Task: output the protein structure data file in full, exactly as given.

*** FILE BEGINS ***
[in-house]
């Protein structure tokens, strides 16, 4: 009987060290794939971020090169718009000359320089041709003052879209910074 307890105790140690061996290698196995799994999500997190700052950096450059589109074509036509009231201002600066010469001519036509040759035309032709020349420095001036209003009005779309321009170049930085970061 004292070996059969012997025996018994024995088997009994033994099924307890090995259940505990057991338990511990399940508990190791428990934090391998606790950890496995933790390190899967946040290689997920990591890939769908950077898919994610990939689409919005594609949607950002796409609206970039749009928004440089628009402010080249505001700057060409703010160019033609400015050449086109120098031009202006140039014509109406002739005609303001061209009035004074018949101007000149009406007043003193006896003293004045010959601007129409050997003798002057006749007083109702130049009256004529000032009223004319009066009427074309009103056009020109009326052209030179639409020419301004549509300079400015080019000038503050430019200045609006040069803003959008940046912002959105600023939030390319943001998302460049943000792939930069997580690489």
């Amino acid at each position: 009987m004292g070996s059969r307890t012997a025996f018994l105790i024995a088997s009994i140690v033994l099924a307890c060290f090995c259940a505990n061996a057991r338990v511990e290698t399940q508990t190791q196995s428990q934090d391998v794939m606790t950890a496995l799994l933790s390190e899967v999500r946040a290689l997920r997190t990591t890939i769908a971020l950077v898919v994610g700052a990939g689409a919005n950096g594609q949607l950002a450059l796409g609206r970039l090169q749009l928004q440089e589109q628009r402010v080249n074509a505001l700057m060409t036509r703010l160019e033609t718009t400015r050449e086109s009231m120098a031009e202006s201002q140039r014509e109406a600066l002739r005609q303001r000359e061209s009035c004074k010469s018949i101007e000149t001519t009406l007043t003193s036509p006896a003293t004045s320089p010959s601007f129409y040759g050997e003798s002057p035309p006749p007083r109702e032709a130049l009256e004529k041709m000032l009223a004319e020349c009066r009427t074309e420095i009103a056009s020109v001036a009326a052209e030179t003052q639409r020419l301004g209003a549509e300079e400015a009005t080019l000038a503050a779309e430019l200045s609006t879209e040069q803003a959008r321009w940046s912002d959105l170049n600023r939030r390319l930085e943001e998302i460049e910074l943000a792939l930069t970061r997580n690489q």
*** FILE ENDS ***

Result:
[in-house]
């Protein structure tokens, strides 16, 4: 009987060290794939971020090169718009000359320089041709003052879209910074 307890105790140690061996290698196995799994999500997190700052950096450059589109074509036509009231201002600066010469001519036509040759035309032709020349420095001036209003009005779309321009170049930085970061 004292070996059969012997025996018994024995088997009994033994099924307890090995259940505990057991338990511990399940508990190791428990934090391998606790950890496995933790390190899967946040290689997920990591890939769908950077898919994610990939689409919005594609949607950002796409609206970039749009928004440089628009402010080249505001700057060409703010160019033609400015050449086109120098031009202006140039014509109406002739005609303001061209009035004074018949101007000149009406007043003193006896003293004045010959601007129409050997003798002057006749007083109702130049009256004529000032009223004319009066009427074309009103056009020109009326052209030179639409020419301004549509300079400015080019000038503050430019200045609006040069803003959008940046912002959105600023939030390319943001998302460049943000792939930069997580690489």
């Amino acid at each position: 009987m004292g070996s059969r307890t012997a025996f018994l105790i024995a088997s009994i140690v033994l099924a307890c060290f090995c259940a505990n061996a057991r338990v511990e290698t399940q508990t190791q196995s428990q934090d391998v794939m606790t950890a496995l799994l933790s390190e899967v999500r946040a290689l997920r997190t990591t890939i769908a971020l950077v898919v994610g700052a990939g689409a919005n950096g594609q949607l950002a450059l796409g609206r970039l090169q749009l928004q440089e589109q628009r402010v080249n074509a505001l700057m060409t036509r703010l160019e033609t718009t400015r050449e086109s009231m120098a031009e202006s201002q140039r014509e109406a600066l002739r005609q303001r000359e061209s009035c004074k010469s018949i101007e000149t001519t009406l007043t003193s036509p006896a003293t004045s320089p010959s601007f129409y040759g050997e003798s002057p035309p006749p007083r109702e032709a130049l009256e004529k041709m000032l009223a004319e020349c009066r009427t074309e420095i009103a056009s020109v001036a009326a052209e030179t003052q639409r020419l301004g209003a549509e300079e400015a009005t080019l000038a503050a779309e430019l200045s609006t879209e040069q803003a959008r321009w940046s912002d959105l170049n600023r939030r390319l930085e943001e998302i460049e910074l943000a792939l930069t970061r997580n690489q």